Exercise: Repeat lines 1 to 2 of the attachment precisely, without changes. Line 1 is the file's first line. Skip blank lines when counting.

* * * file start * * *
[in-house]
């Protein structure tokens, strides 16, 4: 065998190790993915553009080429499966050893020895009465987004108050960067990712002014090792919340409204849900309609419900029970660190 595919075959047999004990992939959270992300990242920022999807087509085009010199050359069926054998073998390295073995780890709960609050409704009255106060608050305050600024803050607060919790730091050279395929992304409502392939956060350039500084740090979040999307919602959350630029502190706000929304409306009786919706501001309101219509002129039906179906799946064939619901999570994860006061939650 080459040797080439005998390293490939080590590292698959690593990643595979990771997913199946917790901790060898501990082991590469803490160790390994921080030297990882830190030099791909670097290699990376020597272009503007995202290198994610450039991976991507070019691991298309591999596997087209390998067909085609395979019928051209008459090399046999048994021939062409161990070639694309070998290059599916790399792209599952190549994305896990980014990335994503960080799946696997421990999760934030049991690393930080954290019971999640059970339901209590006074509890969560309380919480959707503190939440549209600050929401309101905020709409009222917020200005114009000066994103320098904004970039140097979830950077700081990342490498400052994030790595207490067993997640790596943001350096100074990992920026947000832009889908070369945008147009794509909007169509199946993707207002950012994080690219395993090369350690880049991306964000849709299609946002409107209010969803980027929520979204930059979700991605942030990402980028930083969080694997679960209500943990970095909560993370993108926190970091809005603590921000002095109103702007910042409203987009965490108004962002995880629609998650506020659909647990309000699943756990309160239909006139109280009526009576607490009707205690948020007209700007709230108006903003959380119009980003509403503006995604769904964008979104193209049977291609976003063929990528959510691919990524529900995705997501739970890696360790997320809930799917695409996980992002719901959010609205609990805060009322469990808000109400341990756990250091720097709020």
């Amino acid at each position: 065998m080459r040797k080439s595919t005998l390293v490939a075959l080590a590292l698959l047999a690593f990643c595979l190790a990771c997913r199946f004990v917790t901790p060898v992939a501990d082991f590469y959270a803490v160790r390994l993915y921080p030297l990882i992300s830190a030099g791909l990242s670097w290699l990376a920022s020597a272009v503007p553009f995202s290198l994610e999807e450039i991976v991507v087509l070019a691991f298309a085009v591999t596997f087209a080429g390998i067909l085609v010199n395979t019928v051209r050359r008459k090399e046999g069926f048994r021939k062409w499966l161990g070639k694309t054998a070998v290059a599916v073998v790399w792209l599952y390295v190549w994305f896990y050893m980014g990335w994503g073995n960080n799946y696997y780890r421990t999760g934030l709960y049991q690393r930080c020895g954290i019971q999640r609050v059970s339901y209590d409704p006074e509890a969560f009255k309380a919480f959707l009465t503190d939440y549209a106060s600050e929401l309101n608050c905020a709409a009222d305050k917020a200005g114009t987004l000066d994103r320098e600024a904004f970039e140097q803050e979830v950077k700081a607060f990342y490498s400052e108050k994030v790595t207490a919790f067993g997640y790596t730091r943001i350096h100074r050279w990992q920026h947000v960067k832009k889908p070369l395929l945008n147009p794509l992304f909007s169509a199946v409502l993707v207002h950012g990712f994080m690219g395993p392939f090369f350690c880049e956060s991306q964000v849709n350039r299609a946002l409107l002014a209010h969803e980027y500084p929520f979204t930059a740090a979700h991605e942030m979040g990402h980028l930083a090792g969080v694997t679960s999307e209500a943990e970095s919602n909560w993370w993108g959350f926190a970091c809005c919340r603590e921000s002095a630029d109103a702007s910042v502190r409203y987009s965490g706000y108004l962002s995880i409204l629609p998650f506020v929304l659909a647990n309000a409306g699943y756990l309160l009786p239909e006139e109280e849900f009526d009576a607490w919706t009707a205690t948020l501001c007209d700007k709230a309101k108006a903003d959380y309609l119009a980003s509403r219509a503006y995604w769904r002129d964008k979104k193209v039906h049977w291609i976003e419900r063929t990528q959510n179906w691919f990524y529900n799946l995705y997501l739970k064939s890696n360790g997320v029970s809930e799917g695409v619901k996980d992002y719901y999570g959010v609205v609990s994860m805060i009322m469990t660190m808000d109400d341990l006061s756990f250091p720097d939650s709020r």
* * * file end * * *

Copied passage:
[in-house]
């Protein structure tokens, strides 16, 4: 065998190790993915553009080429499966050893020895009465987004108050960067990712002014090792919340409204849900309609419900029970660190 595919075959047999004990992939959270992300990242920022999807087509085009010199050359069926054998073998390295073995780890709960609050409704009255106060608050305050600024803050607060919790730091050279395929992304409502392939956060350039500084740090979040999307919602959350630029502190706000929304409306009786919706501001309101219509002129039906179906799946064939619901999570994860006061939650 080459040797080439005998390293490939080590590292698959690593990643595979990771997913199946917790901790060898501990082991590469803490160790390994921080030297990882830190030099791909670097290699990376020597272009503007995202290198994610450039991976991507070019691991298309591999596997087209390998067909085609395979019928051209008459090399046999048994021939062409161990070639694309070998290059599916790399792209599952190549994305896990980014990335994503960080799946696997421990999760934030049991690393930080954290019971999640059970339901209590006074509890969560309380919480959707503190939440549209600050929401309101905020709409009222917020200005114009000066994103320098904004970039140097979830950077700081990342490498400052994030790595207490067993997640790596943001350096100074990992920026947000832009889908070369945008147009794509909007169509199946993707207002950012994080690219395993090369350690880049991306964000849709299609946002409107209010969803980027929520979204930059979700991605942030990402980028930083969080694997679960209500943990970095909560993370993108926190970091809005603590921000002095109103702007910042409203987009965490108004962002995880629609998650506020659909647990309000699943756990309160239909006139109280009526009576607490009707205690948020007209700007709230108006903003959380119009980003509403503006995604769904964008979104193209049977291609976003063929990528959510691919990524529900995705997501739970890696360790997320809930799917695409996980992002719901959010609205609990805060009322469990808000109400341990756990250091720097709020």